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NBA

What Klay Thompson's injury means for Andrew Wiggins and the Golden State Warriors

The 2020-21 revenge tour for the Golden State Warriors took a serious blow when news broke that All-Star Klay Thompson tore his Achilles and would miss another full season.

Warriors fans were hoping they would be able to remind the NBA just how good they could be with a full roster in 2020-21, but now expectations may be slightly lower on their potential this season.

While the team's expectations took a hit, individual expectations are on the rise as the Dubs look to try and replicate what Thompson brings to the table.

Andrew Wiggins was set to lurk in the shadows of two All-Stars, but now he'll once again be under the spotlight as Golden State will likely rely on him to be the team's secondary scorer behind Stephen Curry. Let's be clear, no one will replace what Thompson brings to the table, but Wiggins can be more effective for the Warriors in different ways and that may be the answer this season.

Since entering the league, Thompson has been one of the most economical All-Stars. Thompson doesn't need the rock in his hands to be effective, and when he does get it, it normally results in a bucket. According to Cleaning the Glass, Thompson regularly ranked in the upper echelon of points per shot attempt throughout his career.

Klay Thompson's Points Per Shot Attempt
Year GP GS MPG Percentile Points Per Shot
11-12 66 29 23.6 74 109.2
12-13 82 82 35.7 58 106.9
13-14 81 81 35.3 68 110.9
14-15 77 77 31.8 93 118.7
15-16 80 80 33.1 93 119.9
16-17 78 78 33.4 84 118.4
17-18 73 73 34.0 90 120.0
18-19 78 78 33.9 77 114.4

* per 100 shot attempts

Andrew Wiggins isn't built to replace the way Thompson scores. It's part of the reason why the team brought in Kelly Oubre Jr., but there are ways that Wiggins can excel in a Thompson-like role. It's what allowed him to be a comfortable secondary scorer to a more ball-dominant Curry and what allowed the Warriors to continue to thrive when Kevin Durant showed up in the Bay. But while Thompson provides low maintenance scoring on the surface, the Warriors system actually played a big part in him on needed to be ball-dominant to be effective.

No one runs off more screen in the NBA than a healthy Klay Thompson. According to NBA Stats, Thompson led the league in possession off an off-ball screen (not to be confused with pick and roll) for four straight seasons before missing all of last season due to injury. It's how he mainly impacting the game without having to pound the rock as much as other All-Stars.

Wiggins has never been in a position or system that has required or allowed him to use an off-ball screen as much as Thompson has - and when he did in Minnesota he wasn't close to effective. Last season, in 42 games with the Timberwolves before being traded to the Warriors, Wiggins ranked in the 55th percentile in off-ball screen efficiency - not exactly Klay Thompson-esque. However, he did show progress in the Warriors system in his small sample size last season. A system that runs more off-ball screen than any other team in the league. Since the 2015-16 season, the Warriors have led in that department. That didn't change last season, even with both Curry and Thompson out - and with Durant off the roster. In his 12 games in Golden State, Wiggins ranked in the 64th percentile in off-ball screen efficiency. Is it something to write home about? No, but it does show that under the right circumstances, Wiggins can be effective in that role.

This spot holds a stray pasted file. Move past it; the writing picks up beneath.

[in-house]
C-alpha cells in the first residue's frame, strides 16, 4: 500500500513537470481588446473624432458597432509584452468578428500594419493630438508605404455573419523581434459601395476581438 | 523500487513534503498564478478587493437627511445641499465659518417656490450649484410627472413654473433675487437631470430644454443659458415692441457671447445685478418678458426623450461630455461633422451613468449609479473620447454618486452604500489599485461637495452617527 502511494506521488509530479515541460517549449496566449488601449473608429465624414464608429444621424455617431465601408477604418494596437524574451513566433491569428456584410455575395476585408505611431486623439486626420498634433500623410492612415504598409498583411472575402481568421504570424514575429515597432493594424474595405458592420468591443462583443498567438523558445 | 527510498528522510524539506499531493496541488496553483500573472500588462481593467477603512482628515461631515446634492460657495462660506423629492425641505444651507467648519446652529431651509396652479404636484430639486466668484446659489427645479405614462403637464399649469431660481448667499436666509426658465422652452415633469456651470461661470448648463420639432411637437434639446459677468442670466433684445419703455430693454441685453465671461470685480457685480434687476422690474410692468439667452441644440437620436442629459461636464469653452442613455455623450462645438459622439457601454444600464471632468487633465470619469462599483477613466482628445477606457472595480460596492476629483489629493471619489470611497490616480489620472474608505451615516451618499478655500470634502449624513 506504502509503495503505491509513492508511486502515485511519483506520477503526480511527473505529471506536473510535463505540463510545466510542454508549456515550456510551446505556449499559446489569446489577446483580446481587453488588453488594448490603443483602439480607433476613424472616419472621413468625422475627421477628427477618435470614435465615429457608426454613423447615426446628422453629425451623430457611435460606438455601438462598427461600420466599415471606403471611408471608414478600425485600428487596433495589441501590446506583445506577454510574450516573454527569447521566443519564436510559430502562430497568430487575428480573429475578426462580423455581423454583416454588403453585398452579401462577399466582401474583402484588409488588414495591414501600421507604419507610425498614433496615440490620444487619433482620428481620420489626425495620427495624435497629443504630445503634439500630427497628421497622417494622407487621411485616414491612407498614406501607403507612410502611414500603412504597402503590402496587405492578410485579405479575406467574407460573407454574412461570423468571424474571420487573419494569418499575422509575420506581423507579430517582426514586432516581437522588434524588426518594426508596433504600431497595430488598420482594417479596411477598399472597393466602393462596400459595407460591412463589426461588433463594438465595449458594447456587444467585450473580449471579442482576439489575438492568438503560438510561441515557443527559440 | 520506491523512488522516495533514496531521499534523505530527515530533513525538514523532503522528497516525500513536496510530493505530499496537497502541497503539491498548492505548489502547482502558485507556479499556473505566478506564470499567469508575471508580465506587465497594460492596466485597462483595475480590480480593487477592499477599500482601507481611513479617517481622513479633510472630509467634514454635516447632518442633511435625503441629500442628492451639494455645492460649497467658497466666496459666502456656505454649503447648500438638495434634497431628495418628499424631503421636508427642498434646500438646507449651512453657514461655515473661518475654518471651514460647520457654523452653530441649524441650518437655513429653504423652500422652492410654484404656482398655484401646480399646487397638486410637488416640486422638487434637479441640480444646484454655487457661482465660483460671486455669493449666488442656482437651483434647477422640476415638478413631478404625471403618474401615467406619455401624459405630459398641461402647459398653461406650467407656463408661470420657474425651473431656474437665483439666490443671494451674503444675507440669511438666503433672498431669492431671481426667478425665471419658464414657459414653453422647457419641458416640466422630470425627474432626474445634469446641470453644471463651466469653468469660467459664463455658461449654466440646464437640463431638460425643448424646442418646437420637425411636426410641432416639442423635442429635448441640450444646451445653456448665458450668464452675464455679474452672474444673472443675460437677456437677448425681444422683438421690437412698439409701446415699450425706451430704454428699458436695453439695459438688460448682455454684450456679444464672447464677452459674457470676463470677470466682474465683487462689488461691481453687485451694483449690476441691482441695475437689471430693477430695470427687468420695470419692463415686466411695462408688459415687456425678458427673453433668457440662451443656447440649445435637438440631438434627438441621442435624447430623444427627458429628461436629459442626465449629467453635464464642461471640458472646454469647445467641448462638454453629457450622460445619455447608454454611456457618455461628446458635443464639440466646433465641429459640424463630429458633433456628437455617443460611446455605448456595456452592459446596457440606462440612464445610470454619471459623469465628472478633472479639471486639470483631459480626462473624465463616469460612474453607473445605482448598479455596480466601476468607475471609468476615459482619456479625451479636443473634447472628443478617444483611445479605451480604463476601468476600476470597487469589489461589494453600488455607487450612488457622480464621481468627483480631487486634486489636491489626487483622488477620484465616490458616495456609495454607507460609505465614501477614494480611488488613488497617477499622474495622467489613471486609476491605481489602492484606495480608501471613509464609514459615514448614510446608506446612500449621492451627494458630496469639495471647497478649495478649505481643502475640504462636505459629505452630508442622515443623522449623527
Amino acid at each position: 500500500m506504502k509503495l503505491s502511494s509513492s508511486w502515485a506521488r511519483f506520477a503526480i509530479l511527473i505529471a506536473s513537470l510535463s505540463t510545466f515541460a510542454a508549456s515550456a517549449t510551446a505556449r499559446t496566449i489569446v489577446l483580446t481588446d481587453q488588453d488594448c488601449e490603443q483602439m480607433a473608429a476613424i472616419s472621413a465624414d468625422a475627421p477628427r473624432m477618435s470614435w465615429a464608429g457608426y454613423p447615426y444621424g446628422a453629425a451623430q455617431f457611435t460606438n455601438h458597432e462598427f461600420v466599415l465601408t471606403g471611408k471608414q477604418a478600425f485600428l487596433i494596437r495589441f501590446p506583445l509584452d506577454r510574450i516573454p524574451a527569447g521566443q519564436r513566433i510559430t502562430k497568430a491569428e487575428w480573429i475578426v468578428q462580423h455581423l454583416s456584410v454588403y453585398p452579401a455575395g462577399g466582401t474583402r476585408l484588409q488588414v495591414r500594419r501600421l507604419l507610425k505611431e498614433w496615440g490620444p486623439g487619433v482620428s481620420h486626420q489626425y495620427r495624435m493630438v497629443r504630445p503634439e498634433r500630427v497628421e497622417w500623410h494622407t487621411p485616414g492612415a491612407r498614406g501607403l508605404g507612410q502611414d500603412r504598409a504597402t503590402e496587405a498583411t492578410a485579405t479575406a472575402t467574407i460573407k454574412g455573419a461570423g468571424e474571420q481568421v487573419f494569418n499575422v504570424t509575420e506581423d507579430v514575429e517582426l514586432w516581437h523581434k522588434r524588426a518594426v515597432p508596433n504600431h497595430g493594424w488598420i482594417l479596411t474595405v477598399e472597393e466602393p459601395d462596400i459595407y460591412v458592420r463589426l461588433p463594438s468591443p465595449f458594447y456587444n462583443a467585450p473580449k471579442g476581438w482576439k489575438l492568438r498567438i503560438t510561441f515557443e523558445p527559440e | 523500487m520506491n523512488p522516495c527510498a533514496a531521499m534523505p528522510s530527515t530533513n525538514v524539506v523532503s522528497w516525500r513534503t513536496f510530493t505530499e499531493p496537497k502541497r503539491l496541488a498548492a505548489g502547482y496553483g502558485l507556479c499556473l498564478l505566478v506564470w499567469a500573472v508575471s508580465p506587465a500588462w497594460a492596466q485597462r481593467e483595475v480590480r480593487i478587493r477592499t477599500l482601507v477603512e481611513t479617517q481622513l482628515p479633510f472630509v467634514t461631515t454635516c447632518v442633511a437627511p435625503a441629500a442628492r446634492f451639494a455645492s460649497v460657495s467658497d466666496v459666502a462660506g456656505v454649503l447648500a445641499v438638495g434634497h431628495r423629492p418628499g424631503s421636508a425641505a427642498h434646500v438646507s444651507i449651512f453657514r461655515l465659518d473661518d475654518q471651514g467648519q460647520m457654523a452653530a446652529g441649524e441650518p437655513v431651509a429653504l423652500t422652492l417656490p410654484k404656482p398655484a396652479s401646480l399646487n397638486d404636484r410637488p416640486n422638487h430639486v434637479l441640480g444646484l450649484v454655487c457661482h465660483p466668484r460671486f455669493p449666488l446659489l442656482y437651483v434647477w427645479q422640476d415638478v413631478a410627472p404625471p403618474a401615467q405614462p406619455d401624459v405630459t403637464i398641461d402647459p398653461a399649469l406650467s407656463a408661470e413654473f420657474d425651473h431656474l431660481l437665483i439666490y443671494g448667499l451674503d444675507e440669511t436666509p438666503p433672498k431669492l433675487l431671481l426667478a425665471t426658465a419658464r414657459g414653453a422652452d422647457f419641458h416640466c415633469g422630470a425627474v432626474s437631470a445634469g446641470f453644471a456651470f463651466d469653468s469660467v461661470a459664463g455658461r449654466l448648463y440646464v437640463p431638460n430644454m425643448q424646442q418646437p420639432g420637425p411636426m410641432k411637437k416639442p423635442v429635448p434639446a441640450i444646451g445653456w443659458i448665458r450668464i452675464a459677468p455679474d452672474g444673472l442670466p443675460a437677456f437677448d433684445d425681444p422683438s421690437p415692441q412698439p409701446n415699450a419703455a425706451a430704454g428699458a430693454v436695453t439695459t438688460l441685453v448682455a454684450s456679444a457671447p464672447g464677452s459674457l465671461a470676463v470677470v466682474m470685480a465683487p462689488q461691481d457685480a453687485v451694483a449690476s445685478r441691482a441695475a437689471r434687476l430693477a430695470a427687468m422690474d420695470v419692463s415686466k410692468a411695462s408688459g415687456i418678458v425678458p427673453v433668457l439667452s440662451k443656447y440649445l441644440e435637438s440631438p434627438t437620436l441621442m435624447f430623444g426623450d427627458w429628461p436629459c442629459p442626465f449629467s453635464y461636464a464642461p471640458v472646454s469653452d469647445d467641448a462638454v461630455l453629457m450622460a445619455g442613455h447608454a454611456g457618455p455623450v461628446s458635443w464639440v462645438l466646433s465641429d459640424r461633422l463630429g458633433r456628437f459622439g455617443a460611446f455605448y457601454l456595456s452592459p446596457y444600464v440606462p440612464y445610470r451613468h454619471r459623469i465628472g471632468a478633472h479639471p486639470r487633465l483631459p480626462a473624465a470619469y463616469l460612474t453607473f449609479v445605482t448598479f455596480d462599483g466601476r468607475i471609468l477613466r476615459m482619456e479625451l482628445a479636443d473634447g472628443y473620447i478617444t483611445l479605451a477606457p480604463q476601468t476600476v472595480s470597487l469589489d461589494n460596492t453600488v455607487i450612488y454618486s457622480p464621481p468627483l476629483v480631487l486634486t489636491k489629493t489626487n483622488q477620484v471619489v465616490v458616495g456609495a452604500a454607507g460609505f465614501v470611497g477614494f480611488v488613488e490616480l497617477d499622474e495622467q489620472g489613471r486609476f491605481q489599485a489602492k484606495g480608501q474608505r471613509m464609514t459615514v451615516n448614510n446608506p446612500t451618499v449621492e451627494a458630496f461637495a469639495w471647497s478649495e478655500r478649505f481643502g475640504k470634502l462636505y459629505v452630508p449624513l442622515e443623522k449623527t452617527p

As a catch and shoot threat, Wiggins will never be Thompson but he has knocked down catch and shoot threes at around 35 percent throughout his career. It's 3s off the dribble that have been his downfall. And speaking of off the dribble, Wiggins does have the ability to put it on the deck and take it to the rack - something he's shown his entire career, but he's never had the opportunity to do it much against a defence that's moving. He'll have that chance coming off screens (galore) in Golden State.

Another way Wiggins can create offence without the rock in his hands is his cutting. For as much off-ball motion as Thompson has put in over his career, he hasn't done much of it without a screen involved - and when he does he hasn't been efficient. Wiggins is an elite cutter - when he wants to be at least - and has been far more productive cutting than Thompson has been throughout his career. Prior to being traded to Golden State, Wiggins ranked in the 89th percentile on cuts last season. Again, the Warriors are a team that is constantly moving offensively and Wiggins will benefit from the motion setting himself up for easier looks than he's gotten in the past.

Make no mistake about it, Andrew Wiggins won't replace Klay Thompson's impact on the floor. But there are ways where he can be effective in the same role and even open up options that didn't exist before.

The Warriors will be depending on Wiggins to step up and he'll have to prove he's up to the challenge every night. Getting Oubre Jr. to help out on the wing takes some of the pressure off of him defensively, but on the offensive end he'll have to deliver the same type of production Thompson did if the Warriors are going to make any noise this season. He can't be Klay Thompson, but he can be Andrew Wiggins, and that may be enough.

The views on this page do not necessarily reflect the views of the NBA or its clubs.

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